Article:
People received sufficient to eat and drink and their nutritional needs had been assessed and planned for. The menu showed that alternatives were available to the main meal option if required. People’s independence was promoted as fully as possible.

People's healthcare needs had been assessed and were regularly monitored. The provider worked with healthcare professionals to ensure they provided an effective and responsive service. External healthcare professionals were positive about how the service met people’s individual needs.

Staff were kind, caring and respectful towards the people they supported. They had a clear understanding of people's individual needs, routines and what was important to them.

The provider enabled people who used the service and their relatives or representatives to share their experience about the service provided.

People were involved as fully as possible in their care and support. The provider’s complaint policy and procedure and information about independent advocacy information was not on display for people. However, the registered manager took immediate action and forwarded us this information after our inspection to confirm this had been displayed for people.

People received limited opportunities to participate in activities, interests and hobbies of their choice. Staff provided activities daily when they could.

The provider had checks in place that monitored the quality and safety of the service. These included daily, weekly and monthly audits. Whilst the provider visited the service weekly, their checks on quality and safety and how they ensured the service was continually improving were informal. The provider assured us that they would develop formal systems and processes.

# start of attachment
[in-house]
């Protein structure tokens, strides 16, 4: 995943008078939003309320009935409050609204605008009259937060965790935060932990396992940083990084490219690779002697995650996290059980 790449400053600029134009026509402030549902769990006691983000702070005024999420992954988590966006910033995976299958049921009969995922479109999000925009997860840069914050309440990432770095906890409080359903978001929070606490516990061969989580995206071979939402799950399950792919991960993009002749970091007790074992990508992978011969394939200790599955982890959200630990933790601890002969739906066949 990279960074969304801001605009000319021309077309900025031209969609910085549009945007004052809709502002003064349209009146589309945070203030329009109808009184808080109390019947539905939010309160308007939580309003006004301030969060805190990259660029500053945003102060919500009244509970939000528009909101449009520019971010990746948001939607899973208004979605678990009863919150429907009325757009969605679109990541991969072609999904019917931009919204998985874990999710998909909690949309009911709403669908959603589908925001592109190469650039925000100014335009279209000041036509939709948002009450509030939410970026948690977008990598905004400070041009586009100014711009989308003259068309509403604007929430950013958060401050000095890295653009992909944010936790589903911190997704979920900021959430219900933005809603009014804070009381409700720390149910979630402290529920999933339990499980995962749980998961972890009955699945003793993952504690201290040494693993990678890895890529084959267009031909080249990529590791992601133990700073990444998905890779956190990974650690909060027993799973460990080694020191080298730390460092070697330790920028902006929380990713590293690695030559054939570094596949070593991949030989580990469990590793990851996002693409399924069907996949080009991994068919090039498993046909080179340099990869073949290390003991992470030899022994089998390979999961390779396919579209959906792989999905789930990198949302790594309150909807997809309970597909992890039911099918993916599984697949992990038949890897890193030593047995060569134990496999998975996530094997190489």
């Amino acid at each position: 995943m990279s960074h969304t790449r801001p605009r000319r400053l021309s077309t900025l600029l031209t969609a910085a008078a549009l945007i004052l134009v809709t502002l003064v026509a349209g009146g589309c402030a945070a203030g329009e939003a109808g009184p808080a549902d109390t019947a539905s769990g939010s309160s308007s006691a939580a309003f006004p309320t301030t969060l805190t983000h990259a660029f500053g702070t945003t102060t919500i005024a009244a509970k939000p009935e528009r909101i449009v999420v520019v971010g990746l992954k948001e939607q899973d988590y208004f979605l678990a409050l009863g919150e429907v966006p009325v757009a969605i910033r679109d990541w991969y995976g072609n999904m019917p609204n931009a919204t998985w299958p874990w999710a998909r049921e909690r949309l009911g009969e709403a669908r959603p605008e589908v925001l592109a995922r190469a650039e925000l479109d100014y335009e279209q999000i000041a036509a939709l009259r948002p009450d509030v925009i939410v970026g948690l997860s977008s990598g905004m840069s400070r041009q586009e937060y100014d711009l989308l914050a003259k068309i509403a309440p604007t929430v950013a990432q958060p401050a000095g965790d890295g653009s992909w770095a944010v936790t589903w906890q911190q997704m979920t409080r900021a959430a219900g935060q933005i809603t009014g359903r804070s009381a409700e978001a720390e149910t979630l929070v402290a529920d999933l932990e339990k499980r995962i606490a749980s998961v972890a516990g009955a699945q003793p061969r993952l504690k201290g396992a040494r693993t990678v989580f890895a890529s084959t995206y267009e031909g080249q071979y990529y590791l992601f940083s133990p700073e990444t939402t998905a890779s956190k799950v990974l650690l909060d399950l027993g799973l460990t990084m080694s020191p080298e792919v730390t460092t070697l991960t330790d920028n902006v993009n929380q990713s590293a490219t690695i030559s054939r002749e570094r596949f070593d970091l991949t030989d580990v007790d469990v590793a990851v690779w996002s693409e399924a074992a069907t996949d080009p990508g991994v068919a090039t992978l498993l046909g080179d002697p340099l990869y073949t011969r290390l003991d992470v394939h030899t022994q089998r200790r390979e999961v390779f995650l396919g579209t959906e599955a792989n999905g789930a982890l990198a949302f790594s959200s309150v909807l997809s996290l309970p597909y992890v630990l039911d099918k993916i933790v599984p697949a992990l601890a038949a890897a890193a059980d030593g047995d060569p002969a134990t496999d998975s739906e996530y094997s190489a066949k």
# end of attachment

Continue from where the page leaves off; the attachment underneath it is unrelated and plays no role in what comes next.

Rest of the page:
Inspection areas

Safe

Requires improvement

Updated 17 December 2016

The service was not consistently safe.

There were systems in place that ensured staff knew what action to take to protect people from avoidable harm. Staff had received safeguarding adult training.

Risks to people and the environment had not always been assessed and planned for.

The provider operated safe recruitment practices to ensure suitable staff were employed to work at the service. The deployment of staff was inconsistent.

People’s medicines had not always been correctly stored, managed or monitored effectively.

Effective

Good

Updated 17 December 2016

The service was effective.

Staff received an induction and ongoing supervision and training to enable them to effectively meet people’s individual needs.

The principles of the Mental capacity Act 2005 and Deprivation of Liberty Safeguards were understood by staff. Mental capacity assessments had been completed but best interest decisions not recorded.

People’s healthcare needs had been assessed and planned for. The service worked well with external healthcare professionals to ensure people’s healthcare needs were met effectively. People were supported to maintain a healthy and nutritious diet.

Caring

Good

Updated 17 December 2016

The service was caring.

Staff were kind, caring and treated people with dignity and respect and understood what was important to people.

People and their relatives were involved in decisions about their care.

People did not have access to independent advocacy information.

Responsive

Good

Updated 17 December 2016

The service was responsive.

People’s care plans provided some personalised information but this was lacking in parts.

People received limited opportunities to participate in activities and hobbies of their choice.

People were involved as fully as possible in their assessment and review of their care and support.

The provider had a complaints procedure but this was not accessible for people.

Well-led

Good

Updated 17 December 2016

The service was well-led.

Staff understood the values and aims of the service. The provider was aware of their regulatory responsibilities.

The provider had systems and processes that monitored the quality and safety of the service.

People, relatives and staff were encouraged to contribute to decisions to improve and develop the service.